It is when we cut ourselves off from the larger unity, to allow the means to become the end, that religion becomes, small, dangerous, and tribal. The situation becomes even worse when people begin to worship a frozen, calcified, historically bound subset of a religious tradition. In this instance, religion stops being a living thing that is a pathway to a living deity, to a living Love and becomes a dead idol. People worship dead thinkers, dead ideas, dead texts, and tragic narratives that lead to violence, terror, human misery, death, and destruction. It is the idolatry that the sacred texts warn against. It is the worship of the created thing rather than worship of the Creator.

What Daesh Wants

In an essay published in The Atlantic (March 2015) — “What ISIS Really Wants”– Graeme Wood argues that it is important to recognize the religious roots of Daesh. He writes:

“Muslims can reject the Islamic State; nearly all do. But pretending that it isn’t actually a religious, millenarian group, with theology that must be understood to be combatted, has already led the United States to underestimate it and back foolish schemes to counter it.”

According to Wood, Daesh is different from al Qaeda because of its medieval character and its apocalyptic goals. Its functional genealogy relates it to Abu Musa’b al Zarqawi, head of al Qaeda in Iraq whose murderous brutality included killing other Muslims. Daesh will declare other Muslims apostates for a number of reasons, including voting in an election and being a Shiite. Wood quotes Bernard Haykel of Princeton University who believes that denials of Daesh’s religious nature comes from an “interfaith-Christian-nonsense tradition.” Haykel thinks that because a group of killers quotes the Koran and interprets it to justify their killing that they are religiously motivated, that their interpretation is as legitimate as that of any other Muslim. I say their interpretation is not legitimate. At its root, it is not Islam. It is not religion if it is not bringing humanity back into peaceful unity. They are worshipping a stunted and perverted deception. Again, I say: They have made an antiquated interpretation of their texts an idol. The world has no obligation to agree to this. It ought to fight Daesh in the same manner as it fights any other group of murderers.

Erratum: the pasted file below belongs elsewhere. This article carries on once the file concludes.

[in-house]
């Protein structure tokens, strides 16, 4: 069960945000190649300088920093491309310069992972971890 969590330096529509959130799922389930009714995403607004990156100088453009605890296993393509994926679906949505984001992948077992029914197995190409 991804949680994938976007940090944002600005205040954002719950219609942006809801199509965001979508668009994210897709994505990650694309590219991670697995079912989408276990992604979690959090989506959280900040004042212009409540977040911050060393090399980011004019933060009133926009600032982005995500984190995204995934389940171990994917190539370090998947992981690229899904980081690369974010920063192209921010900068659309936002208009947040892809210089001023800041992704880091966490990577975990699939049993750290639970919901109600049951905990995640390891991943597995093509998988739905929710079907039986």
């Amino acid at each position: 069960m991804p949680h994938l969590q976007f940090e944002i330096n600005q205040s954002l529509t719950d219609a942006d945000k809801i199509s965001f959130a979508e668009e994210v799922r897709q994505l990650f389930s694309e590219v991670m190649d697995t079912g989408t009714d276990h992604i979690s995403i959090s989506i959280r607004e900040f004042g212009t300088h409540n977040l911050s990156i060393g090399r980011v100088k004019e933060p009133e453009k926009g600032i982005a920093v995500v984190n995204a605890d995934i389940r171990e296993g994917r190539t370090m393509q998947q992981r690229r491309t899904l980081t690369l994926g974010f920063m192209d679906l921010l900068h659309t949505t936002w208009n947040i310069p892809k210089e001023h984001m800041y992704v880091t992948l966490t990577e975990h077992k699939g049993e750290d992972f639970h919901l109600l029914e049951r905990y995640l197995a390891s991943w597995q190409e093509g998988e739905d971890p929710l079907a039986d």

Daesh wants to establish a caliphate, a political economic entity that would provide the basic needs of its citizens – free food, clothing, shelter, and health care. However, these things would come with Sharia law complete with stonings, slavery, and amputations. Once an adult male who is a descendant of the Quraysh tribe declares a caliphate, then Muslims are required to pledge allegiance to it and to move to the territories it controls. Abu Bakr al-Baghdadi is a member of the Quraysh, so in the eyes of Daesh and its supporters Muslims who have not sworn allegiance and are not on their way to the territory controlled by the caliphate are apostates.